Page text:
Jain monks and nuns only take sponge baths because bathing wastes a lot of water, they use rare clothes that they make themselves and beg for their needs. The vow of celibacy is so severe that it cannot touch any man, not even kids.
Except in Mumbai, Jain nuns do not use the bathroom. Under no circumstances should water be wasted. They don’t wash for life. There are some activities that Jain nuns should do in privacy - like eating, curling up behind a curtain.
Jain monks don’t wear clothes because clothes are a symbol of attachment to your body. To be digammable (without clothes) you have to be free from all desires, including looking good, taking care of your body, etc. Jain monks have no bodily desires.
And the use of the toilet shows a connection with cleanliness and also with cleansing of the body. And since the Jain monks have given up this bond, they don’t need a bathroom. Their one of the remaining seven engagements of the 28 basic rituals, via Asnanta, means that the bathroom is never interrupted when they go to the bathroom.
Jain nuns use only 6-7 meters in length, only saris (a cloth) while using cotton-based clothing. They stay away from the temple and the other nuns and do not go out to eat, but rather go to get food in the room when they promise silence.
Monks belonging to one of the seven shut their mouths because they think this will protect organisms in the air. Jain monks cover their mouths with a cloth because they prefer non-violence. They do not harm small organisms that can be killed by speaking.
Jain monks cannot touch electronic devices or gadgets, so it is very difficult to contact anyone. Marriage is absolutely not allowed. However, a married person can become a monk if he leaves home, family, marital relations and lives as a wanderer.
Jains do not eat ginger because it is a root vegetable. Wet ginger mold contains many live microorganisms, so Jains dry them naturally and then use dry ginger powder. On a normal tongue, some root vegetables are wet after being pulled out of the ground and others are dry.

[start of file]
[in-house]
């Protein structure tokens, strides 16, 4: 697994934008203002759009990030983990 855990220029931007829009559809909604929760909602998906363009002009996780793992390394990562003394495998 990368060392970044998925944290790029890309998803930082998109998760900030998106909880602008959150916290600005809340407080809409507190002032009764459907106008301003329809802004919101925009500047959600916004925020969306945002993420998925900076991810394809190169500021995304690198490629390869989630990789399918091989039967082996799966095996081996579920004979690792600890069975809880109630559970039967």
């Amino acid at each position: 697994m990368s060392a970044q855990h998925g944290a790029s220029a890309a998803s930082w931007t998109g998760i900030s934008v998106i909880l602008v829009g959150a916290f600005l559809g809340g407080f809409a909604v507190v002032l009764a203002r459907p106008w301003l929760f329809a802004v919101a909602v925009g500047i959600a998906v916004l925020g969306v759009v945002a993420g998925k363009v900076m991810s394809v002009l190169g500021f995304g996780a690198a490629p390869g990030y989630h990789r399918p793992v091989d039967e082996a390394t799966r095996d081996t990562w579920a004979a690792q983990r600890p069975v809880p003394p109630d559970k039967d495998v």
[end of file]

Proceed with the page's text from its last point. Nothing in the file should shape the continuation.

Anyone can become a Jain. A person of any nationality, ethnicity, religion, caste, skin color, gender, or language group can adopt Jainism as a layman or as a Jain monk. There is no such process as baptism to become a Jain. You can become a Jain yourself by studying basic philosophy and adopting the Jain lifestyle.
Jains do not eat root vegetables such as potatoes, onions, etc. as small insects are killed in the fall and the vegetables themselves contain millions of bacteria. Onions and garlic are also considered tamsikmat and are not considered good for you.
Mold, mildew and yeast are prohibited as they can grow in unsanitary environments and have other forms of life. Honey is prohibited because its collection involves violence against bees. The Jain texts say that a rāvaka (ruler) should not cook or eat at night.
Usually Jain monks do not have a permanent residence. You are constantly on the move to avoid the temptation of a place or thing. This journey is known as Vihar. At night they have to stay, for that night there are special apartments called Upashrayas.
Jain monks give up all their material possessions and depend on food and shelter for the Jain community. Such monks and nuns are more common in India, where the Jain religion was founded and Samani was born, but she lives her life of abstinence surrounded by technological conveniences in 21st century London.
Usually a person does not get diksa until he feels he is taking it seriously and is unable to live the life of a Jain monk. After the test, the last deeksha is given after a few days or sometimes after a few months. All this ensures that such cases do not occur.
Jain temples are scattered throughout many parts of Pakistan. Bhabra, a former Punjabi merchant community that ruled Pakistan, was a follower of Jainism. The Jains lived mainly in Sialkot and Pasrur. They are not currently available in Pakistan.
According to Jain cosmology, only manushya (humans) can take diksa. (The other three forms of living beings are Devdevis (gods or living beings from heaven), Naarkis (living beings from hell), Tiryanch (animals, birds, insects, bacteria, plants, water, air etc.)
Milk is obtained with great cruelty and the Jains have to give up food. The cows are kept in the worst conditions. Some Jains have no milk, but prefer to bring milk from the boys who own the Tabela. But even these people at the table sell cows and buffaloes after giving less milk.
The reason: these directly or indirectly harm living beings and violate the principle of Ahimsa (non-violence). Because of these restrictions, the Jains took action when they gave them the opportunity to make money simply by meeting a buyer with the seller and receiving a commission. The Jains are the most selfish minority !!